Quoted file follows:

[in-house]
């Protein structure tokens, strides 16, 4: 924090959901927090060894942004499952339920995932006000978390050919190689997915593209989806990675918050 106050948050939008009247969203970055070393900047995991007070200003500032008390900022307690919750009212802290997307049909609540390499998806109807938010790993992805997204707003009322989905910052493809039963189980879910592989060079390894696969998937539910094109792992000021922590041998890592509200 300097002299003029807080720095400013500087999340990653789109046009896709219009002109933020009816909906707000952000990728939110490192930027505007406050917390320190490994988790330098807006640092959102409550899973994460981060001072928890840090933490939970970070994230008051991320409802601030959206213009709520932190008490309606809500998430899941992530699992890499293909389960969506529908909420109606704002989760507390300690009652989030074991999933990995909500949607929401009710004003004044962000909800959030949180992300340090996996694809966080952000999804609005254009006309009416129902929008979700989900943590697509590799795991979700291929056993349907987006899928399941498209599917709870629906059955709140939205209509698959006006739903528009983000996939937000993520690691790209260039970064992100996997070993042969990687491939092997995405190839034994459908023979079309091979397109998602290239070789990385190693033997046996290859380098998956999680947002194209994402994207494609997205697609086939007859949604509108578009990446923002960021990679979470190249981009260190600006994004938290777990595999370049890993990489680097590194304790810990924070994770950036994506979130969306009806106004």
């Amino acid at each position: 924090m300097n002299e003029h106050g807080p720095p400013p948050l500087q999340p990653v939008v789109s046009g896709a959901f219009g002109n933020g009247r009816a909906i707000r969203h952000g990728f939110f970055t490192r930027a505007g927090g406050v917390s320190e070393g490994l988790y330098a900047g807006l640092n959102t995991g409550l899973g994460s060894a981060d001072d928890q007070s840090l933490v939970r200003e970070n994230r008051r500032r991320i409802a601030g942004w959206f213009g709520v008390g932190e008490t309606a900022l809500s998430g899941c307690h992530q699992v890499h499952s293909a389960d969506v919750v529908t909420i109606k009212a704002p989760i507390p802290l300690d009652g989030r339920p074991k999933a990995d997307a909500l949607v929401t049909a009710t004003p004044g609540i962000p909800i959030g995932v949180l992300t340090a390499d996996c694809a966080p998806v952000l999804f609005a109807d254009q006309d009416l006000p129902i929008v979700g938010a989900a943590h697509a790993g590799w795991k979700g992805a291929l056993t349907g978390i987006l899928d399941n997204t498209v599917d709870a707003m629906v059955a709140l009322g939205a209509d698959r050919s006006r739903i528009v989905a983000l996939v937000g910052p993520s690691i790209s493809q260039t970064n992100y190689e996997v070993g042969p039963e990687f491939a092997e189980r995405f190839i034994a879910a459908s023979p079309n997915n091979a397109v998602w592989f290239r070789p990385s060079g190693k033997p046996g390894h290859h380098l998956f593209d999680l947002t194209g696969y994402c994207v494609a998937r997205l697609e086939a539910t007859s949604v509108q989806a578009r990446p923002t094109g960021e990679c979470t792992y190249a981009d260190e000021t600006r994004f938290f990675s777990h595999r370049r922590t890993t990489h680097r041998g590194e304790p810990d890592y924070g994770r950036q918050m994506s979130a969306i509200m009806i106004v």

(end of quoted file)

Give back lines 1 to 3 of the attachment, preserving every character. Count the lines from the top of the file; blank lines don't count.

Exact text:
[in-house]
């Protein structure tokens, strides 16, 4: 924090959901927090060894942004499952339920995932006000978390050919190689997915593209989806990675918050 106050948050939008009247969203970055070393900047995991007070200003500032008390900022307690919750009212802290997307049909609540390499998806109807938010790993992805997204707003009322989905910052493809039963189980879910592989060079390894696969998937539910094109792992000021922590041998890592509200 300097002299003029807080720095400013500087999340990653789109046009896709219009002109933020009816909906707000952000990728939110490192930027505007406050917390320190490994988790330098807006640092959102409550899973994460981060001072928890840090933490939970970070994230008051991320409802601030959206213009709520932190008490309606809500998430899941992530699992890499293909389960969506529908909420109606704002989760507390300690009652989030074991999933990995909500949607929401009710004003004044962000909800959030949180992300340090996996694809966080952000999804609005254009006309009416129902929008979700989900943590697509590799795991979700291929056993349907987006899928399941498209599917709870629906059955709140939205209509698959006006739903528009983000996939937000993520690691790209260039970064992100996997070993042969990687491939092997995405190839034994459908023979079309091979397109998602290239070789990385190693033997046996290859380098998956999680947002194209994402994207494609997205697609086939007859949604509108578009990446923002960021990679979470190249981009260190600006994004938290777990595999370049890993990489680097590194304790810990924070994770950036994506979130969306009806106004």
């Amino acid at each position: 924090m300097n002299e003029h106050g807080p720095p400013p948050l500087q999340p990653v939008v789109s046009g896709a959901f219009g002109n933020g009247r009816a909906i707000r969203h952000g990728f939110f970055t490192r930027a505007g927090g406050v917390s320190e070393g490994l988790y330098a900047g807006l640092n959102t995991g409550l899973g994460s060894a981060d001072d928890q007070s840090l933490v939970r200003e970070n994230r008051r500032r991320i409802a601030g942004w959206f213009g709520v008390g932190e008490t309606a900022l809500s998430g899941c307690h992530q699992v890499h499952s293909a389960d969506v919750v529908t909420i109606k009212a704002p989760i507390p802290l300690d009652g989030r339920p074991k999933a990995d997307a909500l949607v929401t049909a009710t004003p004044g609540i962000p909800i959030g995932v949180l992300t340090a390499d996996c694809a966080p998806v952000l999804f609005a109807d254009q006309d009416l006000p129902i929008v979700g938010a989900a943590h697509a790993g590799w795991k979700g992805a291929l056993t349907g978390i987006l899928d399941n997204t498209v599917d709870a707003m629906v059955a709140l009322g939205a209509d698959r050919s006006r739903i528009v989905a983000l996939v937000g910052p993520s690691i790209s493809q260039t970064n992100y190689e996997v070993g042969p039963e990687f491939a092997e189980r995405f190839i034994a879910a459908s023979p079309n997915n091979a397109v998602w592989f290239r070789p990385s060079g190693k033997p046996g390894h290859h380098l998956f593209d999680l947002t194209g696969y994402c994207v494609a998937r997205l697609e086939a539910t007859s949604v509108q989806a578009r990446p923002t094109g960021e990679c979470t792992y190249a981009d260190e000021t600006r994004f938290f990675s777990h595999r370049r922590t890993t990489h680097r041998g590194e304790p810990d890592y924070g994770r950036q918050m994506s979130a969306i509200m009806i106004v």